Inorganic phosphorous, lime and vermicompost induced changes on phosphorus fractions and other properties of acidic Soil of Cheha district, Ethiopia
Keywords:Oxyhydroxides, Soil Acidity, Inorganic Amendment, Phosphorous Fraction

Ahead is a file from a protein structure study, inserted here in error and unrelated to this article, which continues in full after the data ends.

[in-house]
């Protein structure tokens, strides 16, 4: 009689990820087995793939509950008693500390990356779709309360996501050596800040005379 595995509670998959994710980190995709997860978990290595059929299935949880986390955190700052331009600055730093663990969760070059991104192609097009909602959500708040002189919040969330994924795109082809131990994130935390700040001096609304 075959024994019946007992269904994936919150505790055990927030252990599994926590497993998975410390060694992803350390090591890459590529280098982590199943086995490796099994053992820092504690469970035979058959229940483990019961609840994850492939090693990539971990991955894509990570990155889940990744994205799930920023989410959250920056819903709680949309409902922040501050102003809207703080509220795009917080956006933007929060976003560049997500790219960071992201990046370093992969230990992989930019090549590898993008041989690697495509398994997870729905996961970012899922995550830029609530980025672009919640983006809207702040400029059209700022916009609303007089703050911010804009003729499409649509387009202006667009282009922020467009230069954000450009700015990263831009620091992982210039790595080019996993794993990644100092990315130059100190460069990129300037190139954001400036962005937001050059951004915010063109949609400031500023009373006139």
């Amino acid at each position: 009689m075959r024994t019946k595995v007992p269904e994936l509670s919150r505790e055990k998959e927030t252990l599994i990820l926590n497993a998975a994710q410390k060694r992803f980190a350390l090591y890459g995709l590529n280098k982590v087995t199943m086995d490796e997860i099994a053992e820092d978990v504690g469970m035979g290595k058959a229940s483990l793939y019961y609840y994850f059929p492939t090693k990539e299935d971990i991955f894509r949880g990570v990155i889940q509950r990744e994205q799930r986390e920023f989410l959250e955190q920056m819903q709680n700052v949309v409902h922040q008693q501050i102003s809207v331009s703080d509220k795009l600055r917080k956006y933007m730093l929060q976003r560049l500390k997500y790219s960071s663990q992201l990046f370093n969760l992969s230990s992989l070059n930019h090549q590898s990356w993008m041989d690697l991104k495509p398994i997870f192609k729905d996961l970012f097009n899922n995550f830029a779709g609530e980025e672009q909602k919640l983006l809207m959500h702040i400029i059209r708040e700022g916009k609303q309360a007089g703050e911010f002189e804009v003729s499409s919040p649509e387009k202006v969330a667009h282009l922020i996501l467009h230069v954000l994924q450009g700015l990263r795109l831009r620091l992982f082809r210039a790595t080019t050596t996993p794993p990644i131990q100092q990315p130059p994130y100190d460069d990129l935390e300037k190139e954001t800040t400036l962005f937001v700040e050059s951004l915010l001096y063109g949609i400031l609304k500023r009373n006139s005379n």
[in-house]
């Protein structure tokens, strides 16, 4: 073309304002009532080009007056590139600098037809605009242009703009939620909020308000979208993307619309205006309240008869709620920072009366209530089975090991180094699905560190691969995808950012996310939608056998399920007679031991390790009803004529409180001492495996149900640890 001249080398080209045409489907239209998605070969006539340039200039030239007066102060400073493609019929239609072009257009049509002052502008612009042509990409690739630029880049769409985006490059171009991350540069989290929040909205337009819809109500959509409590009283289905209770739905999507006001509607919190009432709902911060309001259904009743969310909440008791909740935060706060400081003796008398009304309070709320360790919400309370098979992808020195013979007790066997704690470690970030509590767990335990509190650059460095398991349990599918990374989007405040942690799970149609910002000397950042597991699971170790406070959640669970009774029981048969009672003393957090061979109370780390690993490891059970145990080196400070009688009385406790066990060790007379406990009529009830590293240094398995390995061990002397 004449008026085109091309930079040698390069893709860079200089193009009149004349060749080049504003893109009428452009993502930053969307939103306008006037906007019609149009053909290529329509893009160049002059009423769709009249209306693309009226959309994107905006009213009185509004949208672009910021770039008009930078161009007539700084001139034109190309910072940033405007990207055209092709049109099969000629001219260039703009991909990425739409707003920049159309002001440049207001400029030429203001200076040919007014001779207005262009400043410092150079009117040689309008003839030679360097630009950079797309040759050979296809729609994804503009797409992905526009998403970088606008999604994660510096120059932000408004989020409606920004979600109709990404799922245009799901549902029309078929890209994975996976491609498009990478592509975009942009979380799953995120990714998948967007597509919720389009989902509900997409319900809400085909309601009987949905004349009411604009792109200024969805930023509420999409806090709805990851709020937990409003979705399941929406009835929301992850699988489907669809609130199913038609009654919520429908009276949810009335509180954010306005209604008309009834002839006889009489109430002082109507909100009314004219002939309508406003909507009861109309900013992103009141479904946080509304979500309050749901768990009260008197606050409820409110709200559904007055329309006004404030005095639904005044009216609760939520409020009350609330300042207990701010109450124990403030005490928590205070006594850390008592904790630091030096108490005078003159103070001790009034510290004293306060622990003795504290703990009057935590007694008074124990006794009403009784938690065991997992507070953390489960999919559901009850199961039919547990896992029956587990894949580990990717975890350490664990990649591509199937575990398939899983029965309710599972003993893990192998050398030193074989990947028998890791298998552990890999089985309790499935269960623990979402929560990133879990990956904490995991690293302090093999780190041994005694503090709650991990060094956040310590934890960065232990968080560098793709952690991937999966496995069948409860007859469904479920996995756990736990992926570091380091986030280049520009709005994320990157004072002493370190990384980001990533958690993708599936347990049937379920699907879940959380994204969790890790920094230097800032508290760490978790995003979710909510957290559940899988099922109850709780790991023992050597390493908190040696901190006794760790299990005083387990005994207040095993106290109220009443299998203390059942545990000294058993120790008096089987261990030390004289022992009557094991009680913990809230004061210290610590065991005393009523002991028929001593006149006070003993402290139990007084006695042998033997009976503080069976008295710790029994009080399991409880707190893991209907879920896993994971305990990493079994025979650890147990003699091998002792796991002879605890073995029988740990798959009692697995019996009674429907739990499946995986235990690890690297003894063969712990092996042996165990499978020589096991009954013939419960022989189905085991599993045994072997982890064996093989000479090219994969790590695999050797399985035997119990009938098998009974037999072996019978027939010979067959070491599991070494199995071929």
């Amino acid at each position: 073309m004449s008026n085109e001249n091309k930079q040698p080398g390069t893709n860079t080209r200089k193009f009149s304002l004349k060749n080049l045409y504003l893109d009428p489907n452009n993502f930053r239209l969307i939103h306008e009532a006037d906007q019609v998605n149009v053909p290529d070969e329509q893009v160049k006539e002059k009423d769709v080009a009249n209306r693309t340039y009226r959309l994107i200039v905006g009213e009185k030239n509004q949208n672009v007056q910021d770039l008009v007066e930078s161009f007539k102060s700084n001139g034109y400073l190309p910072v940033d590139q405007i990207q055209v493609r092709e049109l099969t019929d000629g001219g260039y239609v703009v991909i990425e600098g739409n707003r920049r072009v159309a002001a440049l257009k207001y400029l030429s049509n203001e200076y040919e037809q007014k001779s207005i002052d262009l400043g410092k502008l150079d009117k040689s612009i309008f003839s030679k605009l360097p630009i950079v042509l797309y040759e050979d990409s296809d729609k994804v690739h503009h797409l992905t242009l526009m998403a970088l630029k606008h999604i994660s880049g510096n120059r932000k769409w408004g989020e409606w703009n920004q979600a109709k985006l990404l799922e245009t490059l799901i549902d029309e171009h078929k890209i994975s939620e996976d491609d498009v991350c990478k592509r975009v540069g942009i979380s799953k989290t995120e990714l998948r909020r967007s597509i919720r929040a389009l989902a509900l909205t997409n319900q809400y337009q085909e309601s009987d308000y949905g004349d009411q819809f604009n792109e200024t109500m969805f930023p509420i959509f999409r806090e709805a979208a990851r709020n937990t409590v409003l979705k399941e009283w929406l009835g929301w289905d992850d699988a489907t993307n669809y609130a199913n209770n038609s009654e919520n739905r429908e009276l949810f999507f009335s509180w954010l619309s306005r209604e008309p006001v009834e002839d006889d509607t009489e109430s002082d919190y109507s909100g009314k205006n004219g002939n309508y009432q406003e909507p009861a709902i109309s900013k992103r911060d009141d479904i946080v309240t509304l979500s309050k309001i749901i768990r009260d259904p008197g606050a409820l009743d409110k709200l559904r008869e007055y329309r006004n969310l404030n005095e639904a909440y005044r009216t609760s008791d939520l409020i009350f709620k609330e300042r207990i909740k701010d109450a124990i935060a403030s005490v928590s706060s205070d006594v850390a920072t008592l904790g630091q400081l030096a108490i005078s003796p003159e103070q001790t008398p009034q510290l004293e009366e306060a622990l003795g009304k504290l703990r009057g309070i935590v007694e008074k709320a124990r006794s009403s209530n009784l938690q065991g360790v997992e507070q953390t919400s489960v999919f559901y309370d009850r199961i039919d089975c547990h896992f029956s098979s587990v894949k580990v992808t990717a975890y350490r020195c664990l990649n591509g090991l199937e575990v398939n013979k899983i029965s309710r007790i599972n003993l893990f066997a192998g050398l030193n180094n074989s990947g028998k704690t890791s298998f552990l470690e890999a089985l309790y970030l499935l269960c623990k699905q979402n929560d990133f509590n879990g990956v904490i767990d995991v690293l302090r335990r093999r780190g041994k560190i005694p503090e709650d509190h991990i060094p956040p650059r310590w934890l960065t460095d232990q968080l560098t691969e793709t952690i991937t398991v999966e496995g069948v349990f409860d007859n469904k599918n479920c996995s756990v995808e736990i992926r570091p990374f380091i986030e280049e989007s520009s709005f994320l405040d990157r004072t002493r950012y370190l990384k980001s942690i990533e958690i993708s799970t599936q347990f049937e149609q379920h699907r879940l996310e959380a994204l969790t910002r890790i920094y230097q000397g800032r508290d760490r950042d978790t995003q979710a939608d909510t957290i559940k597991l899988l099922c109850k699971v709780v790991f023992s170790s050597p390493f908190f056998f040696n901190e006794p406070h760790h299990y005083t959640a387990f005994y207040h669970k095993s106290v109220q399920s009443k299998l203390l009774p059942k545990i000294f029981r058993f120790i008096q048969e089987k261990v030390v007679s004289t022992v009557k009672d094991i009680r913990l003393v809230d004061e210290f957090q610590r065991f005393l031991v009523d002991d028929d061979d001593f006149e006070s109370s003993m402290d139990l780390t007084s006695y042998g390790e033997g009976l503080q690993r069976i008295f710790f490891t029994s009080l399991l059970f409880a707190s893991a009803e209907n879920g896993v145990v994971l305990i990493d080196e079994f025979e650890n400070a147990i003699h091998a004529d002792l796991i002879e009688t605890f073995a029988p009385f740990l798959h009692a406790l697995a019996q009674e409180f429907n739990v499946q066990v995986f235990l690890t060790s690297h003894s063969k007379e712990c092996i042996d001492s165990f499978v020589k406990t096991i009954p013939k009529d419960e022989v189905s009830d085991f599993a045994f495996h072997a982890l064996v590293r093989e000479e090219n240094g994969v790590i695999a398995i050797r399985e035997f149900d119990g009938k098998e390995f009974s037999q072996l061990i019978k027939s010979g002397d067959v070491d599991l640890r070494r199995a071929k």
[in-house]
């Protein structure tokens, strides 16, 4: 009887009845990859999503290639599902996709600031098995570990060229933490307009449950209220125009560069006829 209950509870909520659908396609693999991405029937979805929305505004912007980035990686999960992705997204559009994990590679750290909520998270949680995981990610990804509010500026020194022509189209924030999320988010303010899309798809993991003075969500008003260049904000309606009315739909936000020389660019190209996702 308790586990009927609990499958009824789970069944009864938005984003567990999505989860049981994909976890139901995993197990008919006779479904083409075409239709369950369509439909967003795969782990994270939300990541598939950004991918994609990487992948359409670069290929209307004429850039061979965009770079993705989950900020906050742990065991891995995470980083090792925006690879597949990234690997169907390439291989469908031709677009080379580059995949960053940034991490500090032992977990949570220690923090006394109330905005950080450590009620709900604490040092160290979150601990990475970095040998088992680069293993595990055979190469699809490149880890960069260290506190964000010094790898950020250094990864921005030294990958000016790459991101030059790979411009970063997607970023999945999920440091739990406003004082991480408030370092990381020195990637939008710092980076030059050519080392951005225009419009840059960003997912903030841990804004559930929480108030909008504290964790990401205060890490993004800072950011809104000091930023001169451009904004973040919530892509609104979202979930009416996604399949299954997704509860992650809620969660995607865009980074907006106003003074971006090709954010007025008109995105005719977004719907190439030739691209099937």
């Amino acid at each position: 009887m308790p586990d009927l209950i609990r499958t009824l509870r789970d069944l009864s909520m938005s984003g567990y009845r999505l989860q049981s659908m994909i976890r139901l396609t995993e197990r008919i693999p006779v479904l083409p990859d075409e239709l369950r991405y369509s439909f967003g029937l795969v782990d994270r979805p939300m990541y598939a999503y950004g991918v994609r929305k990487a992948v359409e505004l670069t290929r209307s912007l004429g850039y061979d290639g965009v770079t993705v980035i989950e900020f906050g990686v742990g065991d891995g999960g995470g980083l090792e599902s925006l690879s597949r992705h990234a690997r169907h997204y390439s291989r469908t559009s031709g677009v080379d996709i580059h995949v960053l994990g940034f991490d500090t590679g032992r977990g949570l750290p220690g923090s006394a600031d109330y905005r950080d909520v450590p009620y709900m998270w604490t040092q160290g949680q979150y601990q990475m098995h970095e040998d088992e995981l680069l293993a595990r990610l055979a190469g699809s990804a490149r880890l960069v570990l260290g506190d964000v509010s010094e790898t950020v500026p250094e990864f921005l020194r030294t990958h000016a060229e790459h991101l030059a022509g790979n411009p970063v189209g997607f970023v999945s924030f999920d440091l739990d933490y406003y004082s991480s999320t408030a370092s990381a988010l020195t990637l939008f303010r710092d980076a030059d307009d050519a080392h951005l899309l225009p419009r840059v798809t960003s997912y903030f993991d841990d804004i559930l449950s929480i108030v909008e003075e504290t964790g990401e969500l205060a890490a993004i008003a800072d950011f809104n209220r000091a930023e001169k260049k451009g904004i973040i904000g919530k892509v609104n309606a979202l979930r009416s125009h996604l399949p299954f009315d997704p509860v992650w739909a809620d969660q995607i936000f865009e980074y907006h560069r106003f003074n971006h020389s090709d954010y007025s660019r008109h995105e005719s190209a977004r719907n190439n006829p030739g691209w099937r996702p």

In acid soils, soluble inorganic phosphorus is fixed by aluminum and iron, so that phosphorous availability to plants would be inhibited. Thus, an incubation study was conducted to evaluate the effects of lime, vermicompost, and mineral P fertilizer on the distribution of P fractions, oxalate, dithionite extractable aluminum, and iron. The treatments consisted of three rates of phosphorous (0, 74.51, and 149.01 kg P ha-1), three rates of vermicompost (0, 5, and 10 ton VC ha-1), and four rates of lime (0, 5.70, 9.20, and 11.50 ton CaCO3 ha-1). The experiment was laid out as a complete randomized design in a factorial arrangement. The results revealed that the combined application of lime, vermicompost, and mineral P significantly (p<0.05) increased labile phosphorus fractions and decreased the potential sorption capacities of the soil. As soil pH increased, exchangeable acidity and oxalate extractable Fe and Al decreased. The integrated applications of these amendments fixed aluminum and iron instead of phosphorus, thus rendering phosphorus available by keeping the inorganic phosphorus in a bioavailable, labile phosphorus pool compared to the sole application of the amendments. The combined applications of lime, vermicompost, and inorganic P to acidic soils at the Goha sampling site in Cheha district could convey an enhanced amount of available P and ensure the maintenance of higher levels of labile P. It might also contribute towards meeting crop P requirements.
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